Sly was the undisputed champion of the box office (not to mention sequels and Roman numerals) in 1985, notching the second and third top hits of the year behind Back to the Future. They were for his two signature characters with Rambo: First Blood Part II and Rocky IV.

6. Robert Downey Jr. (2008)

A decade after all the wrong kind of headlines for his drug addiction, Downey Jr. pulled off perhaps the most impressive comeback in movie history. 2008 saw him as Tony Stark in Iron Man, the film that kicked off the MCU in grand fashion. Later that summer came Ben Stiller’s Tropic Thunder, which earned Downey a rare Oscar nod for a comedic performance.

5. Tom Hanks (1993)

There’s more than one year to consider for Hanks… 1995 (Apollo 13, Toy Story) comes to mind. Yet 1993 saw him with Meg Ryan in the now classic Sleepless in Seattle and winning an Oscar in Philadelphia as a lawyer diagnosed with AIDS. His status as a romantic and dramatic lead was solidified in a matter of months. A consecutive Academy Award followed in 1994 for Forrest Gump.

4. Mel Brooks (1974)

The director managed to make two of the most beloved comedies of all time in one year… Blazing Saddles and Young Frankenstein. The two features combined contain some of the funniest scenes ever filmed.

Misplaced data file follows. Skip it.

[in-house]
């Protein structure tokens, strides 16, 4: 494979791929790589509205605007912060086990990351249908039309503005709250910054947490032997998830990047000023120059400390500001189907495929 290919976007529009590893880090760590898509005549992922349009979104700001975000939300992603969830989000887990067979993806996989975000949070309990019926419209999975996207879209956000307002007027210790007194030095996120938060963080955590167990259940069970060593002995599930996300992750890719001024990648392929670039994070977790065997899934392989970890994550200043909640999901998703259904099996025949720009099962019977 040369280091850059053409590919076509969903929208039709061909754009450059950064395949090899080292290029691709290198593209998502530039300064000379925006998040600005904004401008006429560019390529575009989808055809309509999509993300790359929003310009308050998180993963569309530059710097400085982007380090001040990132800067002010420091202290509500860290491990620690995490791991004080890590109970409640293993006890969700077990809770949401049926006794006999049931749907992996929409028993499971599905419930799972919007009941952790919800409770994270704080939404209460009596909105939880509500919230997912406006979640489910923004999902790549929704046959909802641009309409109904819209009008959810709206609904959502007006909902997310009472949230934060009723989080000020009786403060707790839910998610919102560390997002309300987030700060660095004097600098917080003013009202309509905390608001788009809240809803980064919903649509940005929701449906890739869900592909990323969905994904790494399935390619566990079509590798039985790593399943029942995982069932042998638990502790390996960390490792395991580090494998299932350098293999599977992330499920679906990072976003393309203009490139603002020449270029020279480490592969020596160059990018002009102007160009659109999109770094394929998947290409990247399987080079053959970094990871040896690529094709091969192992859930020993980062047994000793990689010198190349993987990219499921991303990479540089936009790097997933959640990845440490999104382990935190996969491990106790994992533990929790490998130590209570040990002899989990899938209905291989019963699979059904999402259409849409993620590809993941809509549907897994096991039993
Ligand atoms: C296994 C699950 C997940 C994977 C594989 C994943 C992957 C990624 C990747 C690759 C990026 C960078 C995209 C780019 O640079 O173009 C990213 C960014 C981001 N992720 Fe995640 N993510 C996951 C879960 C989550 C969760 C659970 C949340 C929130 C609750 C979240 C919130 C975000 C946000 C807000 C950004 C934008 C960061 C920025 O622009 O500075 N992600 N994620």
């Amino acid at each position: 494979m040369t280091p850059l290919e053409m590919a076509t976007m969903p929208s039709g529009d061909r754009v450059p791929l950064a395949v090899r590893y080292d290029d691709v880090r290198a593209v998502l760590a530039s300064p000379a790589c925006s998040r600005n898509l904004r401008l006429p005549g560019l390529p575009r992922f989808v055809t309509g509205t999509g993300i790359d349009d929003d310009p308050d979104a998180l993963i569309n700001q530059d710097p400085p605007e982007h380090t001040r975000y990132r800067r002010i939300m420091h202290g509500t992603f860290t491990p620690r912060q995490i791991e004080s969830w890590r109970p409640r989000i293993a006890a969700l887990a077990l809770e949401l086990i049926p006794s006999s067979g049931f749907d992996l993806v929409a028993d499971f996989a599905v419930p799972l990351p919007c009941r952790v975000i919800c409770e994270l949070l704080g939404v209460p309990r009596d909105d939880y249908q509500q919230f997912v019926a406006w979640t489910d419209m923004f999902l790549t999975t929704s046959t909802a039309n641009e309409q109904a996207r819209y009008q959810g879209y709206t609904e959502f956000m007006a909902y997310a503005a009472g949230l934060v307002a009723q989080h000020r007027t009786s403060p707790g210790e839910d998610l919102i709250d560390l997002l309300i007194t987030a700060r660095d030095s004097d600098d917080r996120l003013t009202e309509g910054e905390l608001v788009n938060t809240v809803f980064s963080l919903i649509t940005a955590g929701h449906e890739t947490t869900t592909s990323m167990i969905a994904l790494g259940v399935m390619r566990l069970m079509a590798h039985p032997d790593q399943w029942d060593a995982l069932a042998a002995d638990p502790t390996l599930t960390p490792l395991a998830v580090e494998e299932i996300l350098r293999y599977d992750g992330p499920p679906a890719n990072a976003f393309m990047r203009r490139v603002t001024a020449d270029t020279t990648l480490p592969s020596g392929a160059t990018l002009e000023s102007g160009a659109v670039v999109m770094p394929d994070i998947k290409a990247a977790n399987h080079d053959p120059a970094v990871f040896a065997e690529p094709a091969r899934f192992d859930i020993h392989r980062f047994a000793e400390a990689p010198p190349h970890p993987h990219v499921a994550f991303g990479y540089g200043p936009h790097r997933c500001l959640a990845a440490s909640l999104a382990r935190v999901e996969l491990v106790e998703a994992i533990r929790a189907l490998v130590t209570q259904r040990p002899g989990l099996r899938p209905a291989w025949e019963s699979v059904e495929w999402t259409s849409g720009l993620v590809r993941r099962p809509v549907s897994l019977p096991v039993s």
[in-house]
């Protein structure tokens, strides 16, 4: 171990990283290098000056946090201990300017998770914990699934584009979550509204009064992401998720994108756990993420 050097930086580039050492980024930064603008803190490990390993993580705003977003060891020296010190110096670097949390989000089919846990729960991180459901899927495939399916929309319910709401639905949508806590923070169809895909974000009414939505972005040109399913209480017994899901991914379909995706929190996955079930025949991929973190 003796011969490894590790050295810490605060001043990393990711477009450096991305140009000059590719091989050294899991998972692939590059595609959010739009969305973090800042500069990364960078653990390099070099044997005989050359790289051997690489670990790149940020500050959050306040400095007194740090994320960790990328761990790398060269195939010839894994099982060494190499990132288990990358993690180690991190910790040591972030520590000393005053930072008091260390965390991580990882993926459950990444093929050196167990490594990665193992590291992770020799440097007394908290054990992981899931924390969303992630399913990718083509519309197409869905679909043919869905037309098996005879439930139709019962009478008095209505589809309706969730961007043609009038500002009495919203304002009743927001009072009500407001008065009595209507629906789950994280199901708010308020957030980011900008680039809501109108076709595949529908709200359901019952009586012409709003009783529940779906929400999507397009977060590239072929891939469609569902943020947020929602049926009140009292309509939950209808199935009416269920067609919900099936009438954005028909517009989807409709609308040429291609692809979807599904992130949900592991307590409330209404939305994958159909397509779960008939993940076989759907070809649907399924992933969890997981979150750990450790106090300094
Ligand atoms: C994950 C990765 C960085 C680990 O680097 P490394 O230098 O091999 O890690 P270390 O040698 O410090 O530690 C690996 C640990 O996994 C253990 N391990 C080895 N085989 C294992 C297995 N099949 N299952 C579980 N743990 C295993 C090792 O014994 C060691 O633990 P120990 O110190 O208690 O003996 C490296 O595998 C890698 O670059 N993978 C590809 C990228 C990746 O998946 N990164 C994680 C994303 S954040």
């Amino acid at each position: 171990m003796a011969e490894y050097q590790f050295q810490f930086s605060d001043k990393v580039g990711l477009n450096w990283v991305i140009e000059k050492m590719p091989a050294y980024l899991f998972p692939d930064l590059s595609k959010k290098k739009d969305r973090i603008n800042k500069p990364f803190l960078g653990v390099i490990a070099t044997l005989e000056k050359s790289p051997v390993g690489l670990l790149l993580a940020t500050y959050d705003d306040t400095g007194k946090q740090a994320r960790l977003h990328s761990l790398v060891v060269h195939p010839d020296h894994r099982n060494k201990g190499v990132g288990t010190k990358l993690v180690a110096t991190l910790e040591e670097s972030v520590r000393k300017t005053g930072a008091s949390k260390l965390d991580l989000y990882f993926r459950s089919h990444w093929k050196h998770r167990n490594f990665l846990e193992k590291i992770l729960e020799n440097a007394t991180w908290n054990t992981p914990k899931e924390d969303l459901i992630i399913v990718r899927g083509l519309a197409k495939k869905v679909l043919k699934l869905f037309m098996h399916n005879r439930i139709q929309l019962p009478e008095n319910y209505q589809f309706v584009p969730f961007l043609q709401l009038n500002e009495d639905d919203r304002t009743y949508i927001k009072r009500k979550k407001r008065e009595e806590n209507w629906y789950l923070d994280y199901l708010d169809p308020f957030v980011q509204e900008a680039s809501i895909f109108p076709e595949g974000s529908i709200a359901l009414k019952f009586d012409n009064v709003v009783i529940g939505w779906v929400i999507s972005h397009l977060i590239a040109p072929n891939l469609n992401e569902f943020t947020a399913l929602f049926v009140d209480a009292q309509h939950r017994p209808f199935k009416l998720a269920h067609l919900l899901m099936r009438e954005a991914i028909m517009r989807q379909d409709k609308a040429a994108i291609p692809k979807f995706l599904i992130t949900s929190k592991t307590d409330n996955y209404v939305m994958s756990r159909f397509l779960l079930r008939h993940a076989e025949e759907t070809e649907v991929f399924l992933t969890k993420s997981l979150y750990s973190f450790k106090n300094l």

3. Jennifer Lawrence (2012)

Already an Oscar nominee two years prior for Winter’s Bone, Lawrence’s road to superstardom was paved in 2012. In March came The Hunger Games, the year’s third top earner that spawned three sequels. In December came Silver Linings Playbook, where she won Best Actress.

2. Jim Carrey (1994)

In 1993, Carrey was known as a great cast member of Fox’s groundbreaking sketch show “In Living Color”. By the end of 1994, he was the most bankable comedic star in America as Ace Ventura: Pet Detective, The Mask, and Dumb and Dumber all hit screens.

1. Steven Spielberg (1993)